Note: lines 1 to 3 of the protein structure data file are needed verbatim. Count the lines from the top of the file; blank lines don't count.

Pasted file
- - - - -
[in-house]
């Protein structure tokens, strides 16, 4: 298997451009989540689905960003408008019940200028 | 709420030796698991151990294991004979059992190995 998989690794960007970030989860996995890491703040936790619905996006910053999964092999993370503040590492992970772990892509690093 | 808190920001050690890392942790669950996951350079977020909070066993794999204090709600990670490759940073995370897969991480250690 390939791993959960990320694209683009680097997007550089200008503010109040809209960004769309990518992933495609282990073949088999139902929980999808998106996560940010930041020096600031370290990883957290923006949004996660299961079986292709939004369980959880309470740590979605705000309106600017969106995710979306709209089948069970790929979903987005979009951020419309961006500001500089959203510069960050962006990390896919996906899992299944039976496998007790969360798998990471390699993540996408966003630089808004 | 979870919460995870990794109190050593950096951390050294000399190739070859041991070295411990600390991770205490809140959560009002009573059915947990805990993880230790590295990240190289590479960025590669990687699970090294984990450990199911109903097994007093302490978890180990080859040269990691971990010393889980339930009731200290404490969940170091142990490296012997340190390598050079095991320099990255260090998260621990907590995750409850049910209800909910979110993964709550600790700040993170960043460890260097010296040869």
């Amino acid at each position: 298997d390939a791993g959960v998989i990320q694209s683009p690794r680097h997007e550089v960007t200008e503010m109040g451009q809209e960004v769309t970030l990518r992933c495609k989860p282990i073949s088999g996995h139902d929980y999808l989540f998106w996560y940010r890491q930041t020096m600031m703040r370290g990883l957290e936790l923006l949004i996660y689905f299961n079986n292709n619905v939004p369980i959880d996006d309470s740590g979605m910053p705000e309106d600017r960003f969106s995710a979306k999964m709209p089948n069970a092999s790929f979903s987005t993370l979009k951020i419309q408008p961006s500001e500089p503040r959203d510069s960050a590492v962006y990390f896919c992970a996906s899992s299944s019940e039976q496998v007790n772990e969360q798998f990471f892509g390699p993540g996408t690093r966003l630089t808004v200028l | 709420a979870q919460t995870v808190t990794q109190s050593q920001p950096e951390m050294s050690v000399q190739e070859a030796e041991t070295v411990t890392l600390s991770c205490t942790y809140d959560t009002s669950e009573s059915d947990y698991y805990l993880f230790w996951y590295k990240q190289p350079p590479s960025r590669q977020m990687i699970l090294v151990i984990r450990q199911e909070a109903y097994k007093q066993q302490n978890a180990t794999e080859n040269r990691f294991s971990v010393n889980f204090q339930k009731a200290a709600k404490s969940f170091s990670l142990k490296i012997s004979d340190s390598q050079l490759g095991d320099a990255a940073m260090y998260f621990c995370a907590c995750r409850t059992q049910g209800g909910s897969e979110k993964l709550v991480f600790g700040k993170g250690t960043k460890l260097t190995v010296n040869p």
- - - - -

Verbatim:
[in-house]
């Protein structure tokens, strides 16, 4: 298997451009989540689905960003408008019940200028 | 709420030796698991151990294991004979059992190995 998989690794960007970030989860996995890491703040936790619905996006910053999964092999993370503040590492992970772990892509690093 | 808190920001050690890392942790669950996951350079977020909070066993794999204090709600990670490759940073995370897969991480250690 390939791993959960990320694209683009680097997007550089200008503010109040809209960004769309990518992933495609282990073949088999139902929980999808998106996560940010930041020096600031370290990883957290923006949004996660299961079986292709939004369980959880309470740590979605705000309106600017969106995710979306709209089948069970790929979903987005979009951020419309961006500001500089959203510069960050962006990390896919996906899992299944039976496998007790969360798998990471390699993540996408966003630089808004 | 979870919460995870990794109190050593950096951390050294000399190739070859041991070295411990600390991770205490809140959560009002009573059915947990805990993880230790590295990240190289590479960025590669990687699970090294984990450990199911109903097994007093302490978890180990080859040269990691971990010393889980339930009731200290404490969940170091142990490296012997340190390598050079095991320099990255260090998260621990907590995750409850049910209800909910979110993964709550600790700040993170960043460890260097010296040869």
């Amino acid at each position: 298997d390939a791993g959960v998989i990320q694209s683009p690794r680097h997007e550089v960007t200008e503010m109040g451009q809209e960004v769309t970030l990518r992933c495609k989860p282990i073949s088999g996995h139902d929980y999808l989540f998106w996560y940010r890491q930041t020096m600031m703040r370290g990883l957290e936790l923006l949004i996660y689905f299961n079986n292709n619905v939004p369980i959880d996006d309470s740590g979605m910053p705000e309106d600017r960003f969106s995710a979306k999964m709209p089948n069970a092999s790929f979903s987005t993370l979009k951020i419309q408008p961006s500001e500089p503040r959203d510069s960050a590492v962006y990390f896919c992970a996906s899992s299944s019940e039976q496998v007790n772990e969360q798998f990471f892509g390699p993540g996408t690093r966003l630089t808004v200028l | 709420a979870q919460t995870v808190t990794q109190s050593q920001p950096e951390m050294s050690v000399q190739e070859a030796e041991t070295v411990t890392l600390s991770c205490t942790y809140d959560t009002s669950e009573s059915d947990y698991y805990l993880f230790w996951y590295k990240q190289p350079p590479s960025r590669q977020m990687i699970l090294v151990i984990r450990q199911e909070a109903y097994k007093q066993q302490n978890a180990t794999e080859n040269r990691f294991s971990v010393n889980f204090q339930k009731a200290a709600k404490s969940f170091s990670l142990k490296i012997s004979d340190s390598q050079l490759g095991d320099a990255a940073m260090y998260f621990c995370a907590c995750r409850t059992q049910g209800g909910s897969e979110k993964l709550v991480f600790g700040k993170g250690t960043k460890l260097t190995v010296n040869p």